On the other hand, some of the missing species are usually malignant hosts, that is, they can be infected by pathogens, but transmission usually does not have continuity and its expansion is cut. These species reinforce the spread of diseases. Therefore, by reducing the diversity of poor hoteliers, the presence of pathogen is concentrated and amplified in the most suitable establishments and increases the risk of transmitting it to humans. This is the case, for example, of the West Nile virus and the inflammatory virus observed in birds and mammals respectively.

Finally, this complex equation must be considered as the diversity within the hostel. In fact, more and more studies show the importance of the diversity of bacterial communities (microbiome) in symbiosis with hoteliers in the sensitivity and diffusion of pathogens. The loss of diversity recalls patterns observed at the ecosystem level. The abusive use of antibiotics affects microbial diversity, both in livestock and in humans, and, along with all the above, increases the vulnerability of hoteliers to pathogens.

Emergence of new pathogens

In order for a pathogen to infect a new species, it must take three steps: 1) invade a new host; 2) create transmission capable pathogens within the new host; and 3) consolidate them as pathogens on the new host. Nearly half of the new zoonotic diseases identified by researchers since 1960 have been linked to changes in land use, changes in the agricultural and/or livestock environment and the hunting of wild animals. All these human activities have a common variable: they increase the contact between man and animals, and this is the necessary condition for pathogens to invade new hoteliers. Once the new host is invaded, its individual density can totally condition the transmission and fixation of the new pathogen.

An example of this is the case of the Nipah virus in Malaysia. The expansion of deforested agricultural lands and the growth of livestock increased interactions between wild and human animals. Then, the virus first jumped from bats of the genus Pteropus (bats fruit growers) to domestic pigs. Subsequently, it is considered that in high density pig farms the transmission of pigs to pigs (intensive production) was facilitated. Finally, the pathogen jumped from the pig to the man. Some say that there are cases that have been transmitted directly to humans as a result of the consumption of fruits that have been in contact with bats. This pathogen and others have a similar basis: countries with worse socio-economic conditions (not always) necessarily transform the natural environment and increase the close interaction between wildlife, animal and man.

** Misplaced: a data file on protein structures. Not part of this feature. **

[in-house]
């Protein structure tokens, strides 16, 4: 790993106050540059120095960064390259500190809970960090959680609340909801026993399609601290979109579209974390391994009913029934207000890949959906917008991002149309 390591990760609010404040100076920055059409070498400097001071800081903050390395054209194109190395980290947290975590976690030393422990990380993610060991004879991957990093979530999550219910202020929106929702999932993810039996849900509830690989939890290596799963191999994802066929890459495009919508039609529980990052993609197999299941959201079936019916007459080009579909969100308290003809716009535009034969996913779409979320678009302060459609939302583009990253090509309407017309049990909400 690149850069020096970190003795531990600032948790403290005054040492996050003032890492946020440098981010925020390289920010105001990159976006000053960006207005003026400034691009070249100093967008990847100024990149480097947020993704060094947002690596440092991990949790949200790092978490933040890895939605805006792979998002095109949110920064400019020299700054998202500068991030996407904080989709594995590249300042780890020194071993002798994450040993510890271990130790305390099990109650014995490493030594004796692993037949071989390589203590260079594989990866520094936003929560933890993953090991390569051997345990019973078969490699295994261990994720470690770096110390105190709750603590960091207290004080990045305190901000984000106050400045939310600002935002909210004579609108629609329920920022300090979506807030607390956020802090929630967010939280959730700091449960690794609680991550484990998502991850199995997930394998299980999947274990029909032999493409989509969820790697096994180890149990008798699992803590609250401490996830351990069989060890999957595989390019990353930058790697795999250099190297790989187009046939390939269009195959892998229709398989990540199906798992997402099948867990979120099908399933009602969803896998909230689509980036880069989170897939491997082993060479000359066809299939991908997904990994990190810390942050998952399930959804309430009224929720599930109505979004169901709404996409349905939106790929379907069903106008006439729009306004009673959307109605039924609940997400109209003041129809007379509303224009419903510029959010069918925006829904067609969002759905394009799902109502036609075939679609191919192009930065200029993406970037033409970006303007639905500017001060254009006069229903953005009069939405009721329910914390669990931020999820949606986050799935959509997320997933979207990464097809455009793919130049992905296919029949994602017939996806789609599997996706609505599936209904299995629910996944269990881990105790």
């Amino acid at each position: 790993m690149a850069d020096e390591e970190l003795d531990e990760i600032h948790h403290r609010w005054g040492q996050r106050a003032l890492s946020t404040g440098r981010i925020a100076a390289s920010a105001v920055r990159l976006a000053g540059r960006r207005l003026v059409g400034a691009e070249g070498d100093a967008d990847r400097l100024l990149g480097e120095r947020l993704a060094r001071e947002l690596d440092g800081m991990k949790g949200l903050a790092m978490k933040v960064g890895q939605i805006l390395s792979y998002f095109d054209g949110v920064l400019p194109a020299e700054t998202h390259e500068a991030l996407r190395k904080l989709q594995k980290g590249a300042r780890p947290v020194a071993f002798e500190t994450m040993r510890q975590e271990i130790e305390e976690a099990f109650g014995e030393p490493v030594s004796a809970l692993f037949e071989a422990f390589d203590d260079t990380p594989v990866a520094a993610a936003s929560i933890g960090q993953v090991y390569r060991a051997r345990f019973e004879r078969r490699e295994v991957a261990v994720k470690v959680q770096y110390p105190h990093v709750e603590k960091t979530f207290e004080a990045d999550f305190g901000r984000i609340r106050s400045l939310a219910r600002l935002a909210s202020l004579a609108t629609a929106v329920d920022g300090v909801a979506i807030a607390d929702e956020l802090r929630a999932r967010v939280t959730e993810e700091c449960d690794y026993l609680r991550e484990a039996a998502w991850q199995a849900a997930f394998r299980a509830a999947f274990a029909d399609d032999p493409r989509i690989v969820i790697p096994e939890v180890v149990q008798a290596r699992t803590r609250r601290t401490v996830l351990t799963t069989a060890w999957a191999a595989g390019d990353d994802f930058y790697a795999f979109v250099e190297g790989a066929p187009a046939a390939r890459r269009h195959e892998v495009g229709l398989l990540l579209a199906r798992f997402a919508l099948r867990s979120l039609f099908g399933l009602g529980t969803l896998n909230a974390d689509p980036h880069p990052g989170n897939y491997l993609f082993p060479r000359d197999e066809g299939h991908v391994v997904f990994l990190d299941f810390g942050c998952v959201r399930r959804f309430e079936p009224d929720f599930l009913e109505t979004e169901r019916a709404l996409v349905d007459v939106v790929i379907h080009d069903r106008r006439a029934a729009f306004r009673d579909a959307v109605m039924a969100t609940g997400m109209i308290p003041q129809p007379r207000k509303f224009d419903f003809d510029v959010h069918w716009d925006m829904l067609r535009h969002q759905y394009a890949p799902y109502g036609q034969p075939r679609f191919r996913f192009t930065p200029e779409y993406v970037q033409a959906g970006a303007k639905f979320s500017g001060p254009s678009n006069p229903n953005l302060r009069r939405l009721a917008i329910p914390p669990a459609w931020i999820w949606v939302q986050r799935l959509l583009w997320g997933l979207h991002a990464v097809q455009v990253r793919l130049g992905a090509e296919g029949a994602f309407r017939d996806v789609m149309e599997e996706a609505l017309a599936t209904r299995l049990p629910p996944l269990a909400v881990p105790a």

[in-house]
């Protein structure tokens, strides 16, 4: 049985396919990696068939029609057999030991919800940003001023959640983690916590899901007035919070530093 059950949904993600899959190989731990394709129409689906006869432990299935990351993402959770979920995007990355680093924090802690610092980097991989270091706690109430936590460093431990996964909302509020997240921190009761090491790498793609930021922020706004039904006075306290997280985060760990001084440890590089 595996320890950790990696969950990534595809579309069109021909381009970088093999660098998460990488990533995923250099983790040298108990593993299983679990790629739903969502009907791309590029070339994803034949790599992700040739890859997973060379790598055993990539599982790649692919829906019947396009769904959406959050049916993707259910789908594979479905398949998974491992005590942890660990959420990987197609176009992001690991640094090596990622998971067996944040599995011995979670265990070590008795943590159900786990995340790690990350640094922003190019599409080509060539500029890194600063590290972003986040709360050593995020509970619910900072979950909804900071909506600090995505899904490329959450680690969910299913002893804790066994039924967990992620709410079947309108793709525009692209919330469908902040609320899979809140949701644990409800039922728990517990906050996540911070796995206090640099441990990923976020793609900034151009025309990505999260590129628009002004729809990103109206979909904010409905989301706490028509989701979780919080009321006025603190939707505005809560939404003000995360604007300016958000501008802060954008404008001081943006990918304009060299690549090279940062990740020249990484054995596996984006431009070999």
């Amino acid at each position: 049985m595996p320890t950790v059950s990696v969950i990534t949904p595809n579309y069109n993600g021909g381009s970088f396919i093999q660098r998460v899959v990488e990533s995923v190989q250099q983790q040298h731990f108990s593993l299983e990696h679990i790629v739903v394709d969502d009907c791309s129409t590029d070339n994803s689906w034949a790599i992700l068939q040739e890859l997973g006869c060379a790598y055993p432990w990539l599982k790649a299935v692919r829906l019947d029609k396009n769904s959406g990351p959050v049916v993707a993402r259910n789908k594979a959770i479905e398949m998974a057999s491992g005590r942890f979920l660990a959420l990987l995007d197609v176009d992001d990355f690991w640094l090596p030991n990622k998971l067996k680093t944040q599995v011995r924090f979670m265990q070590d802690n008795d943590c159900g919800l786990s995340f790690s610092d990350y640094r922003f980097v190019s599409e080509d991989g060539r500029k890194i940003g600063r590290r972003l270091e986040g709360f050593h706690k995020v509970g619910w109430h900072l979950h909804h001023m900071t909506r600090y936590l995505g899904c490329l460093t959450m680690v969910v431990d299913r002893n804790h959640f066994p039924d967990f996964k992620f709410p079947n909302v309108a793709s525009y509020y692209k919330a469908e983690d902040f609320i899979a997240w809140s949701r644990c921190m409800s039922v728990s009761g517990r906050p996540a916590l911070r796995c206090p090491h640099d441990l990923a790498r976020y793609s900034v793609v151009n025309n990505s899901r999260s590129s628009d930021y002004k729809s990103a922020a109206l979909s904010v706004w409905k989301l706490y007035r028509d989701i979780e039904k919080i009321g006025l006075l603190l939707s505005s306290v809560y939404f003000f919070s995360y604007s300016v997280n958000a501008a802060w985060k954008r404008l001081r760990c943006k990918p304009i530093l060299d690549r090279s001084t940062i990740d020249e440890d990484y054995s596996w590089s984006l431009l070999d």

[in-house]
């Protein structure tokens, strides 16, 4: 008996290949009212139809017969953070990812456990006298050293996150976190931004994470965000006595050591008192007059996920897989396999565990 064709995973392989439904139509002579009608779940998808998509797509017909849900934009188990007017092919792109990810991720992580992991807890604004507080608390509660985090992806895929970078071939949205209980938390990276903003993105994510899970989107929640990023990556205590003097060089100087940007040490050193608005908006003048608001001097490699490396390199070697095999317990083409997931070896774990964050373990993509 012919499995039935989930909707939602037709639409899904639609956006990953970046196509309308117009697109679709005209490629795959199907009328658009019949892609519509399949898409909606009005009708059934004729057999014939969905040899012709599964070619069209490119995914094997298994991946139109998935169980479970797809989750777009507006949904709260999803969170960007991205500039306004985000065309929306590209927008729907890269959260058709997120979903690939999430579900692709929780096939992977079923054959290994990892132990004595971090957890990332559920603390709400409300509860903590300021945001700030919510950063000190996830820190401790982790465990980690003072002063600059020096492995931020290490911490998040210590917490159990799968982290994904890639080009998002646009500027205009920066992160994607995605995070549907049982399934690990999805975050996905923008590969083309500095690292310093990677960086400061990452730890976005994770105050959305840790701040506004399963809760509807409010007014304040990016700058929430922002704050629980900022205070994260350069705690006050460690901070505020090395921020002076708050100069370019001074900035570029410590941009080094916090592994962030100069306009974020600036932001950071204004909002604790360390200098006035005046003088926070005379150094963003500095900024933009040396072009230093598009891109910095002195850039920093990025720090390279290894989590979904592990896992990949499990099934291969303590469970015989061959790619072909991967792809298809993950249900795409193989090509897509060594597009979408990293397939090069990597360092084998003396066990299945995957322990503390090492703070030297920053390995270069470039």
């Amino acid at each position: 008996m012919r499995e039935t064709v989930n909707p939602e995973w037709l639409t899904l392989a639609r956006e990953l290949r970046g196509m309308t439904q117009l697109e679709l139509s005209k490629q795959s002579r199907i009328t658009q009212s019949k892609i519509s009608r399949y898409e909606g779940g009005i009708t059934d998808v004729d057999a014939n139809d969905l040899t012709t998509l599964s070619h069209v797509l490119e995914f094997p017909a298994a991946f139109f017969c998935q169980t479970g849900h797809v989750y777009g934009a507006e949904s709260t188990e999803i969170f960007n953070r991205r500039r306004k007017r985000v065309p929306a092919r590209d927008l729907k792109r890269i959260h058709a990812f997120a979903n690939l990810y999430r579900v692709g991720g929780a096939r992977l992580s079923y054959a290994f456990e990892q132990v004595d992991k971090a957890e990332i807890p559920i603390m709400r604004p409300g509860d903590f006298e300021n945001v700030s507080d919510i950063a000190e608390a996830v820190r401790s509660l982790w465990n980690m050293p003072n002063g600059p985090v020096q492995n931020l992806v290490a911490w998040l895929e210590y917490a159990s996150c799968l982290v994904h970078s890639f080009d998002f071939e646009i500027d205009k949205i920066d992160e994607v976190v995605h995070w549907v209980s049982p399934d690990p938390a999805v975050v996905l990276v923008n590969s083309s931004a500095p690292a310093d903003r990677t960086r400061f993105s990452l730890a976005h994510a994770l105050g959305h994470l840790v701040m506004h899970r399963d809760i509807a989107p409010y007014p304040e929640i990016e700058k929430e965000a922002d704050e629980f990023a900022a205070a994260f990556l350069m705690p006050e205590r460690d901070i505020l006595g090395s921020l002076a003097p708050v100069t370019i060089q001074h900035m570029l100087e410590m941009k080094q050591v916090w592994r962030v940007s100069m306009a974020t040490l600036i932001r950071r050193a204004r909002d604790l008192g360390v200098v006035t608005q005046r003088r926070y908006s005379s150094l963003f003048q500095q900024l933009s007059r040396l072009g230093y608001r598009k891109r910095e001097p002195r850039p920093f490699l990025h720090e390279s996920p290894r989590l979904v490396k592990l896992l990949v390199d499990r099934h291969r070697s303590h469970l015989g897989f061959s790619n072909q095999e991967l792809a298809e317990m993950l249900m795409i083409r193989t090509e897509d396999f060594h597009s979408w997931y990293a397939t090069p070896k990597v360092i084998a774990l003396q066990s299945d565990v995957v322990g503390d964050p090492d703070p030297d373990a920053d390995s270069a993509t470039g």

These interactions remind us of fresh markets like Wuhan, which are the only place where refrigerators are scarce to get fresh meat in Asia and Africa. In such places, both livestock and wild animals remain in close contact. Moreover, considering the amount of money that moves in the world the illegal trade of wild animals (meat, boli, leather, pets, medicines...) like the arms and drugs trade! ), it is not surprising that many of these countries should join this business. Many of these animal species are threatened as the famous pangolin. According to the researchers, among the threatened mammal species, the ones that share the most viruses with humans are commercialized, which increases the risk of new outbreaks.

On the other hand, it may be attractive to criminalize such countries with diseases such as covid-19. But those sentences are absolutely unfair. In fact, deforested agricultural areas or illegal hunting practices are the only source of food for these populations. And we cannot forget that behind this situation lies the enormous pressure exerted by rich countries to obtain minerals, food, holiday places or other resources.

In short, the emergence and transmission of zoonotic viruses such as covid-19 has increased in recent decades. Ignorance has caused wild animals and, above all, bats to be considered the main culprits, which has reinforced social terror. This expansion, however, is related to environmental changes caused by human activities, such as the withdrawal of areas to intensive primary production forests, urbanization and hunting. Environmental change modifies species diversity and interactions between them. Also, not all species are the same. Therefore, it is necessary to know well its ecology and epidemiology to investigate outbreaks of new pests, origins, medicines, etc. Behind all this is the responsibility of rich and poor countries. It is therefore time to become aware of the importance of environmental health within human health and well-being. Perhaps this situation provoked by covid-19 serves to reflect on the model of society. Maybe not.